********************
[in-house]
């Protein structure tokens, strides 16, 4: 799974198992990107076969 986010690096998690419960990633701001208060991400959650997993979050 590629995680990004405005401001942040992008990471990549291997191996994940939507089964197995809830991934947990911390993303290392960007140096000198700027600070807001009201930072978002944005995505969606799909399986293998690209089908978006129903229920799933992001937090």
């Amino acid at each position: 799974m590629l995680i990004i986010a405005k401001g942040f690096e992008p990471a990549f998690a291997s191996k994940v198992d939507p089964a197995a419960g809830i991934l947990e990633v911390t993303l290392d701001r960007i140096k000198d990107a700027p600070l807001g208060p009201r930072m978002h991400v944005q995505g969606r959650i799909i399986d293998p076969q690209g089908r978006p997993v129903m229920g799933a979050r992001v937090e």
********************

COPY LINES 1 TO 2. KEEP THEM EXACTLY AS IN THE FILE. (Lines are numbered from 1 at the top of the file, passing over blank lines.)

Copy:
[in-house]
């Protein structure tokens, strides 16, 4: 799974198992990107076969 986010690096998690419960990633701001208060991400959650997993979050 590629995680990004405005401001942040992008990471990549291997191996994940939507089964197995809830991934947990911390993303290392960007140096000198700027600070807001009201930072978002944005995505969606799909399986293998690209089908978006129903229920799933992001937090």